In Netflix reality show Squid Game: The Challenge, the 2021 hit K-drama is reimagined as a nail-biting game show minus the murders

Contestants play in a completely insulated and immersive game world for the duration of the competition, forcing them to rely solely on those around them and their own ingenuity if they are to survive.

Squid Game: Netflix survival K-drama is wickedly entertaining

Squid Game: The Challenge has recruited players from all over the globe, but the experience is conducted solely in English, with the exception of a few significant holdovers from the Korean series, including the lyrics to the iconic “Red Light, Green Light” song and the dalgona honeycomb cookies.

Fortunately, players now have a distinct advantage over the characters portrayed on screen in the original by Lee Jung-jae and Jung Ho-yeon – they have all seen the show and are therefore familiar with the format of the competition and the games in which they will be forced to play.

Anticipating this – and that viewers at home will be similarly acquainted with what lies in store – Squid Game: The Challenge introduces a number of surprises for competitors along the way that will force them to break alliances, betray their friends, and fend for themselves if they are to be victorious.

There are 456 contestants at the start of the competition. Photo: Pete Dadds/Netflix

Following the tried and tested formula of reality game shows, the day-to-day coverage of gameplay, down time in the huge shared dormitory, and idle chit-chat between contestants is interspersed with extended one-on-one interviews with the players, conducted both before and after their ordeal.

We learn about their backgrounds, personalities, as well as notable insights into their strategies for winning.

Breathlessly edited throughout in order to ramp up the tension and draw out pivotal moments of revelation, the show deftly steers the audience’s attention towards the major players, disrupters and strategists throughout each of the show’s 10 episodes.

The guards from “Squid Game: The Challenge” season 1. Photo: Netflix

Inevitably, heroes, villains and victims emerge, and it is impossible to watch the action unfold without putting yourself in their position and ultimately, shouting at the screen as the collective is swiftly and brutally whittled down with ruthless speed and detachment.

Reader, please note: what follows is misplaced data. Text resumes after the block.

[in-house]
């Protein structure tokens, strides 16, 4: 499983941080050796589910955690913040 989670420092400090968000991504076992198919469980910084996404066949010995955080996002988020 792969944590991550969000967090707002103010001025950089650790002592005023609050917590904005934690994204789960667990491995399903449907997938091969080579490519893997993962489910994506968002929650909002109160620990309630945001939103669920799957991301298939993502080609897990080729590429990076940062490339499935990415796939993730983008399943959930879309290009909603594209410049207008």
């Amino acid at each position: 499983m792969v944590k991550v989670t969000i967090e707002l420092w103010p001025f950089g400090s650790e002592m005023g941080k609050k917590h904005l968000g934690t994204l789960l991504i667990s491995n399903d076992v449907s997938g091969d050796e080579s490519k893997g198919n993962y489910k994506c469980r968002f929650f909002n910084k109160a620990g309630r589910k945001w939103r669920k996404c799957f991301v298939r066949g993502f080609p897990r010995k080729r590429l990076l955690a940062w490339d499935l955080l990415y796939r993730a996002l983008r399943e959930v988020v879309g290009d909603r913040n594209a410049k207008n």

During these lengthy interrogations with an enormous cast of anonymous hopefuls, strong personalities quickly come to the fore. As in the drama series, competitors are dressed in identical tracksuits throughout the proceedings and referred to only by their assigned three-digit number.

Notable top-tier contenders include 432, an arrogant, hot-headed athlete and former college football player, whose gung-ho approach soon polarises many of those around him.

Contestants in “Squid Game: The Challenge” season 1. Photo: Netflix

Mother and son duo 301 and 302 appear unthreatening and eager to make friends, but before long their inseparable bond begins to make other individuals uneasy.

Appropriating a Korean word used prominently in the original show that means “good friend”, a clique calling themselves the “Gganbu Gang” creates another strong alliance. Their loyalty and spirit of teamwork helps its members through the daily trials and challenges, but soon begins to threaten other players.

To reveal any specifics of how Squid Game: The Challenge unfolds would be to deprive audiences of what is an exceptionally well-crafted slice of utterly immersive reality television.

One of the games in “Squid Game: The Challenge” season 1. Photo: Netflix

Contestants are repeatedly forced into situations where they are challenged to collaborate with new-found comrades, only to be forced to turn against them moments later if they are to advance further in the competition.

Forging alliances is essential, but attracting too much attention to oneself could be all it takes to be singled out for premature elimination.

The success of Squid Game was an unprecedented global phenomenon, almost impossible to repeat, and even harder to do so intentionally.

Competitors vie to win the grand prize: more than US$4.56 million. Photo: Netflix

That said, Squid Game: The Challenge comes impressively close to replicating the experience, thrusting audiences into an elaborately designed arena and forcing them to trade places with those on screen and ask themselves how far they would be prepared to go for a giant piggy bank full of cash.

Squid Game: The Challenge will start streaming on Netflix on November 22.


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